The Cadillac ATS-V is a car BMW shouldn't ignore


For much of the past 30 years, the BMW M3 has been the gold standard for performance sports sedans and coupes. Countless newcomers have attempted to challenge the dominance of the Bimmer. Although a few have gotten close, none have been able to topple the king.

The latest challenger to the Bavarian performance car is the Cadillac ATS-V. If you're surprised to find the byword for soft American luxury mentioned in the same sentence as the ultimate driving machine, you haven't been paying enough attention to the Cadillac's evolution.

For the past decade, Caddy has been infusing its products with more edge, performance, and quality in an attempt to shake the hangover of all those boatlike examples of the wreath and shield from the 1970s and '80s — right down to the lush velour interiors, throwback whitewall tires, and pretentious names like "Fleetwood Brougham" and "Deville." Ask Caddy, they'll tell you that driving dynamics and engineering excellence have put those days in the rearview. It's no accident that the automaker, which recently moved its sales and marketing to New York City, talks a talk that echoes what you hear coming from Stuttgart, Ingolstadt, or Munich.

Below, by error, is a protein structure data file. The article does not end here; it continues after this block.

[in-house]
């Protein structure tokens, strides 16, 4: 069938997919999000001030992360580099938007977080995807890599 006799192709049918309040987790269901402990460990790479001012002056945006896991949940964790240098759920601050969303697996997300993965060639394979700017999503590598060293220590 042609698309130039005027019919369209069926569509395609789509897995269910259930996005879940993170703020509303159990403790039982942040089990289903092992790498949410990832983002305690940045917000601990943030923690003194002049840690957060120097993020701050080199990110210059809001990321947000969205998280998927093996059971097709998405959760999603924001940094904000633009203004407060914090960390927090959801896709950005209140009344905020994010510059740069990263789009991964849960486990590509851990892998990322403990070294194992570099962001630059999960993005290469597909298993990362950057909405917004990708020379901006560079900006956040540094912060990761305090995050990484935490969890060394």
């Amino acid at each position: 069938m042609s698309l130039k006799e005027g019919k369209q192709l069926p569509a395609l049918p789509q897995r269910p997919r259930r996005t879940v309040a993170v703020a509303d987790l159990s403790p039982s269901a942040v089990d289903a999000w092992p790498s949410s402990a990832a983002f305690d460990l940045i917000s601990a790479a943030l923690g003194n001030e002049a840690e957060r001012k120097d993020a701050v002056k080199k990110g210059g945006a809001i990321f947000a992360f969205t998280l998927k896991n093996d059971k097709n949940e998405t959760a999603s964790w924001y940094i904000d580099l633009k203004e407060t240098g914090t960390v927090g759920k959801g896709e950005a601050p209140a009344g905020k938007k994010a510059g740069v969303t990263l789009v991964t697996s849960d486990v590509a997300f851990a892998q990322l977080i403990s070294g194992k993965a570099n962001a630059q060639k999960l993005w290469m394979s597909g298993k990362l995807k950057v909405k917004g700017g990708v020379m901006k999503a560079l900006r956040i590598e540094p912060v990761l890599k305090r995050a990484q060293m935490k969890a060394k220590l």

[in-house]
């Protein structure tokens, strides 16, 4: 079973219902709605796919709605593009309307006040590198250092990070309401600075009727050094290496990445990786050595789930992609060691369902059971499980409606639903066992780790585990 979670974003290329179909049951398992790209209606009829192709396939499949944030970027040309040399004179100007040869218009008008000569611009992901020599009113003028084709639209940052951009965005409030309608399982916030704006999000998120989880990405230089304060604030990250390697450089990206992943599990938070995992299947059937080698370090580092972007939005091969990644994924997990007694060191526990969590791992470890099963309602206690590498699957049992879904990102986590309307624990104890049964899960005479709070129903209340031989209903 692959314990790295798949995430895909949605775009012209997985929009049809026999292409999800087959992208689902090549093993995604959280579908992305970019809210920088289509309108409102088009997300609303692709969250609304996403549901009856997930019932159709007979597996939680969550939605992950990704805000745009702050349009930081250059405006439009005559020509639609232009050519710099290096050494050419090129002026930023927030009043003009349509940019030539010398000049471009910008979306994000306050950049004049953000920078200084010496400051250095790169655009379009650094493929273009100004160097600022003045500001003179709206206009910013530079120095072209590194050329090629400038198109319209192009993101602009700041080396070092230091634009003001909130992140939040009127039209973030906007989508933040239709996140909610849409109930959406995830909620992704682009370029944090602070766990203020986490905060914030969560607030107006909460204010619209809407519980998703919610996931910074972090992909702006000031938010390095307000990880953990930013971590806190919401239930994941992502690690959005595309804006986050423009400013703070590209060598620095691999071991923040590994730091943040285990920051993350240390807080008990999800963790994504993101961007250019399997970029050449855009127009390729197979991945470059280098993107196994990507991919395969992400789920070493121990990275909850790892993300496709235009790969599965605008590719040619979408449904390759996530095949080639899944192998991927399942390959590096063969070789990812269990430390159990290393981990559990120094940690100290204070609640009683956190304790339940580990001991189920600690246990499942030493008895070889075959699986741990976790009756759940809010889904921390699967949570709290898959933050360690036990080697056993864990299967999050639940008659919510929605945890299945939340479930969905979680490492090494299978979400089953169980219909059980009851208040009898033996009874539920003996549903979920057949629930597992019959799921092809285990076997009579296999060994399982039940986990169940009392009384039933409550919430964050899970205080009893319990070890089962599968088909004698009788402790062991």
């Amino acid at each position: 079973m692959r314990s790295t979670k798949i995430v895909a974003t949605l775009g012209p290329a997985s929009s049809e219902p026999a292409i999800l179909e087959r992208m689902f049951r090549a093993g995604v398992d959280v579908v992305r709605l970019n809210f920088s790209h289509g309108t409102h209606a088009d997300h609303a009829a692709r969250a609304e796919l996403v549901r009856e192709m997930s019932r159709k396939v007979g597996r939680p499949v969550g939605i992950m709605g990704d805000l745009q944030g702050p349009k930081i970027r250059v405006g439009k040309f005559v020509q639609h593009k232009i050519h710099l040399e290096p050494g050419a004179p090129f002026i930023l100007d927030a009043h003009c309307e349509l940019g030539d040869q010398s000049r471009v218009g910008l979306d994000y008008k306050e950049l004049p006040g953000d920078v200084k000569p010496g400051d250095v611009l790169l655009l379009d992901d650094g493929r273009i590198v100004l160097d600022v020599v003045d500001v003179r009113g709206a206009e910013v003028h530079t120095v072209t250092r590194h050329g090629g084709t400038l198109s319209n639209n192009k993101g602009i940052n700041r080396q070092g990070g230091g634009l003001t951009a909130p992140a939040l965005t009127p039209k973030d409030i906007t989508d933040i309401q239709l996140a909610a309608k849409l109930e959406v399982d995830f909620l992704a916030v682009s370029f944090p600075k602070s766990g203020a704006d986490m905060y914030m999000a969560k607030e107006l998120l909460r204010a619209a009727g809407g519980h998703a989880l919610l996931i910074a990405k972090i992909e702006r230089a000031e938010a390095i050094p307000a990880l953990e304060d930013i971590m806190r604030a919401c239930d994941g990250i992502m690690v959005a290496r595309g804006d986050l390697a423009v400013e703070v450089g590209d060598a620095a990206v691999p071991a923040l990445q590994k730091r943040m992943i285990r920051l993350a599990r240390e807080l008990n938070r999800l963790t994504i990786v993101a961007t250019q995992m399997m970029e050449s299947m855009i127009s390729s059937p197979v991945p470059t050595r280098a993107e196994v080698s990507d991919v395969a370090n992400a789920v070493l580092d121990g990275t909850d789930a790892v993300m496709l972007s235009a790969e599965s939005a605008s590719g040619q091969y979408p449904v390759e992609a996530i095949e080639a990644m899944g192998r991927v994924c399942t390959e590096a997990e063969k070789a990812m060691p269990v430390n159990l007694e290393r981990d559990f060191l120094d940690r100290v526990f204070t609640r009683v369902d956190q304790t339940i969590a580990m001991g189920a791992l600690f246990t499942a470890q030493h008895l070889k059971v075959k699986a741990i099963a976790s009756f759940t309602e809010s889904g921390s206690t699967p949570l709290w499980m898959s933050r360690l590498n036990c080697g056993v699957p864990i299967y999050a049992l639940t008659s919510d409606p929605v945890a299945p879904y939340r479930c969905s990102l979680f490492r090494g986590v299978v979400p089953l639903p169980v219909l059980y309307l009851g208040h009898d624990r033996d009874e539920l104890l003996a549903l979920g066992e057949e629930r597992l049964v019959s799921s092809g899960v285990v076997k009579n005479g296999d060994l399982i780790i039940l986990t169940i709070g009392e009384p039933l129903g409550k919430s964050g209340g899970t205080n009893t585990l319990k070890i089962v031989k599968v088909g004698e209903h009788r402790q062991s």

With its current generation of ATS, CTS, and CT6 models, along with its performance oriented V-Series cars, Cadillac has been mounting a series charge at Germany's sporting automotive supremacy. The ATS-V coupe and sedan are the latest performance offerings from Caddy's "V-Series" aimed directly at the BMW M3. (The M3 Coupe has been renamed the M4.)

Business Insider spent some time with a 2016 Cadillac ATS-V coupe. It starts at $62,665, but our highly optioned test car came to $76,035.

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